Why would you need gold? Well, beside the cost to use the Market tiles, each round begins with a bidding for turn order. The more you spend, the earlier you act. This can be important if there is a move you really need to take, but it can also be costly. Up to three players (of the game’s current maximum of four) can actually bid zero, although this too has a potential cost as anyone who bids zero after you actually pushes you back in line. This strategic dance is fascinating as you must balance your desire to act early with the possibility that your planned move might be gone by the time you actually get to take it. Further complicating matters? Gold is also points! If you spend too much to go earlier, you might be losing whatever lead you hoped to gain through your action!
The game ends either when one player has placed their last camel or there are no legal moves available. In the very late stages of the game, it is actually possible to force players to take specific moves by judicious redistribution of meeples, which can make bidding for turn order even more impactful. Just about everything you have is worth points: owned tiles (plus palm trees/palaces on them), controlled djinns, unique sets of goods, leftover elders, collected viziers and remaining gold in hand. The viziers also provide a substantial bonus for having the most of them, awarding ten additional points for each other player you beat in that total, although this also applies to anyone in second (and third) place. There are no tiebreakers, but with so many paths to points the chance of two players scoring identically is pretty low.
Five Tribes is a brilliant game with deep strategy. It is a somewhat unusual offering from Days of Wonder, better known for lighter fare like Ticket to Ride or Small World. The blurb on the back of the box even highlights this fact, amusingly. But once you get over the initial overwhelming feeling of analysis paralysis, you quickly fall into a groove and the game proceeds smoothly. It can still be tricky to find your optimal move, as the board changes with every player’s turn, but so far it hasn’t been an issue with my group. Occasional thinking delays (and set-up time) aside, a game usually takes about an hour to complete.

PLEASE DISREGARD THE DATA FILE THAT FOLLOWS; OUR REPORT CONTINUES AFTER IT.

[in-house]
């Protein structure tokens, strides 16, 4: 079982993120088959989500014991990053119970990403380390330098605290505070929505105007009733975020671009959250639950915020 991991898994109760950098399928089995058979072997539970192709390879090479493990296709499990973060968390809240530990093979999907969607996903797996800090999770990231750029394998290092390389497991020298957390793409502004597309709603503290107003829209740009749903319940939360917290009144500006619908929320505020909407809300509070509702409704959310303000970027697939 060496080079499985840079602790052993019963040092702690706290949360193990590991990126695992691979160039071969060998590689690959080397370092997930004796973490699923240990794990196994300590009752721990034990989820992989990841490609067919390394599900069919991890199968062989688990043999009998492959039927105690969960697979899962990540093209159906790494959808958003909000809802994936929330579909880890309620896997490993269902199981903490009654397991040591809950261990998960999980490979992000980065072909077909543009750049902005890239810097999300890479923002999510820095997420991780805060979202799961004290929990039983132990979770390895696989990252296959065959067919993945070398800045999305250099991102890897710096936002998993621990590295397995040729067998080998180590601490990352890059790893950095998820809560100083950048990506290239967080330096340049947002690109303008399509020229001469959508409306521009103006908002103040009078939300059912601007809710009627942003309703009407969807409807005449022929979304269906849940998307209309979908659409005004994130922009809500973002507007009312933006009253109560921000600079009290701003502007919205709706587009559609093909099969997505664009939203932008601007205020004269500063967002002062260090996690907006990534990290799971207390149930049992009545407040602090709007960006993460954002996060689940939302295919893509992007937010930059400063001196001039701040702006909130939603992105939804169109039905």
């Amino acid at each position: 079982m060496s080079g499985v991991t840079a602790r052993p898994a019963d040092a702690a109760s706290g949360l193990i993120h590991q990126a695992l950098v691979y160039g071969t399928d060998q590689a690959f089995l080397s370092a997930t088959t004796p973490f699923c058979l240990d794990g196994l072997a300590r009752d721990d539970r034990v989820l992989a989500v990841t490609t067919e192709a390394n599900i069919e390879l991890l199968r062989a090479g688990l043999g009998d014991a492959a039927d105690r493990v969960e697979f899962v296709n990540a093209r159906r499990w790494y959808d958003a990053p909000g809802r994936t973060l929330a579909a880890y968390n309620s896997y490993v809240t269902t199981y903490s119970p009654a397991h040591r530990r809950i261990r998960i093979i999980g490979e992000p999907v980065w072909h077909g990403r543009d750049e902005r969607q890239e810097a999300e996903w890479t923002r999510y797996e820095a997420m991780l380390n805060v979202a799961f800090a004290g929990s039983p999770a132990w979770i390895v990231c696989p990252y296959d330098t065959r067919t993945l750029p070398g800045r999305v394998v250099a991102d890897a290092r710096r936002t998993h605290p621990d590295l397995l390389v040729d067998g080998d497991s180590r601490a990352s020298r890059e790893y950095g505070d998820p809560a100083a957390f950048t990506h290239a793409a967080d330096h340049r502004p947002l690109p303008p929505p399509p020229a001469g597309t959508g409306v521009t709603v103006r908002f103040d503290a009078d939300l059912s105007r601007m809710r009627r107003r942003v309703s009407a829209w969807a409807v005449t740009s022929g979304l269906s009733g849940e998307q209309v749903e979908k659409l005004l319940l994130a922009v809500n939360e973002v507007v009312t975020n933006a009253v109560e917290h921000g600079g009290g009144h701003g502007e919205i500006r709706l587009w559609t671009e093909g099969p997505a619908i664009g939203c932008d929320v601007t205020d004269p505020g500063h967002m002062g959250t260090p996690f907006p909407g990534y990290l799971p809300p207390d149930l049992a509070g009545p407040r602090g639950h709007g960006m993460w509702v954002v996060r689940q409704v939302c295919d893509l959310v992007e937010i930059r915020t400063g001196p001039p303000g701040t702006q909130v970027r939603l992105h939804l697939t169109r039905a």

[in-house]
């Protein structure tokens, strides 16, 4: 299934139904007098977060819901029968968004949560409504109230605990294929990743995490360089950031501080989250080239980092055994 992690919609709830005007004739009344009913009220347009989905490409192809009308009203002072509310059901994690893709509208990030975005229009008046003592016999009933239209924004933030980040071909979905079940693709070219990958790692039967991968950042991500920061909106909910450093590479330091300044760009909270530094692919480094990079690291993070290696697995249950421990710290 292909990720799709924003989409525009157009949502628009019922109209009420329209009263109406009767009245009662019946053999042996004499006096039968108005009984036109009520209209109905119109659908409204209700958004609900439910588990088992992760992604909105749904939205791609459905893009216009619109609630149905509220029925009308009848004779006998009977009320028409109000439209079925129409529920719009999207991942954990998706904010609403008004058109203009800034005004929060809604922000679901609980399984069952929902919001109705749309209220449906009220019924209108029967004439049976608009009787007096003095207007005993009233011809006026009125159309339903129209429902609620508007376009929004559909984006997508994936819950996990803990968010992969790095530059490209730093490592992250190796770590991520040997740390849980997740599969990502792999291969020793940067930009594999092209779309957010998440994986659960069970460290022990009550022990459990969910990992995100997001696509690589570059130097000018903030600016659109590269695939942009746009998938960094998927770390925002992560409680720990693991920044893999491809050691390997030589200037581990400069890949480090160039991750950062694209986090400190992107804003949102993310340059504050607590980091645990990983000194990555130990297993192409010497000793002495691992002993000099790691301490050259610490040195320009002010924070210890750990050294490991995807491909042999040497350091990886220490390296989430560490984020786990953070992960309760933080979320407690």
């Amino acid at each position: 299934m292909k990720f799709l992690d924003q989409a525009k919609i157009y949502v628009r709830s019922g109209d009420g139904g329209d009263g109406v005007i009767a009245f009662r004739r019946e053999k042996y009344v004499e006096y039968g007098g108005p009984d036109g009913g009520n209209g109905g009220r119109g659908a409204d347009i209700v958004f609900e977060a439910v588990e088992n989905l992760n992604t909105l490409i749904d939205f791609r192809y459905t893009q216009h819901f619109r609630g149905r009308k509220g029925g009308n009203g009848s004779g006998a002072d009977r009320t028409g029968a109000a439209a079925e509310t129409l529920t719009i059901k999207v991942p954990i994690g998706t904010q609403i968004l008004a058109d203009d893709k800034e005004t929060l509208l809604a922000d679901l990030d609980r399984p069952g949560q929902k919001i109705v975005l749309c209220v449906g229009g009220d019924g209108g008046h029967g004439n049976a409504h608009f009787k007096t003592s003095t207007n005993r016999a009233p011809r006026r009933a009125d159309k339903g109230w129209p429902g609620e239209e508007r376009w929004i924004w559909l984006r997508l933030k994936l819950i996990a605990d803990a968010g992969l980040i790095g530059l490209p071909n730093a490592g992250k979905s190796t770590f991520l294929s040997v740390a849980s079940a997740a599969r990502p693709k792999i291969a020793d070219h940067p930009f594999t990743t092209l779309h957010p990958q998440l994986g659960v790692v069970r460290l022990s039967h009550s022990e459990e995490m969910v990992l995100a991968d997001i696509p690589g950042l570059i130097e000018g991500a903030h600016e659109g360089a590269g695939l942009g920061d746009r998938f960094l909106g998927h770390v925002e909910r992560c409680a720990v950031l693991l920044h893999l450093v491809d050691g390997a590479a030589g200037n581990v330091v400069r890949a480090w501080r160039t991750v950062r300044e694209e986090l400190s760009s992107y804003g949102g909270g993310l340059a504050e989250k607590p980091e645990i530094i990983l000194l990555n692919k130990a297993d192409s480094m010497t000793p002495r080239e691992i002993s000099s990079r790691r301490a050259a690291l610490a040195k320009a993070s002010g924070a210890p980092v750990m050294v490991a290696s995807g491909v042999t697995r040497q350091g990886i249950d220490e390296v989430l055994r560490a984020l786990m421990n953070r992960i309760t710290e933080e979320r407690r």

If there is a flaw to Five Tribes, it would have to be the design choice to include slave cards in the market. Slaves are actually the most common card in the market deck, but unlike the goods, they are worth nothing on their own and cannot be sold. They can, however, be spent to enhance the effect of the builders, extend the range of the assassins, or in lieu of an elder when purchasing or powering djinn. These cards could have been almost anything else and still served their function without invoking unpleasant feelings among some players. It’s an issue that many historical games have to face, but Five Tribes didn’t necessarily need to thanks to its fictional setting. This is unfortunate, as the game really is quite good, but has this specter hanging over it like a cloud. I still recommend Five Tribes, but be aware that this could be an issue with your group.
Five Tribes retails for $60.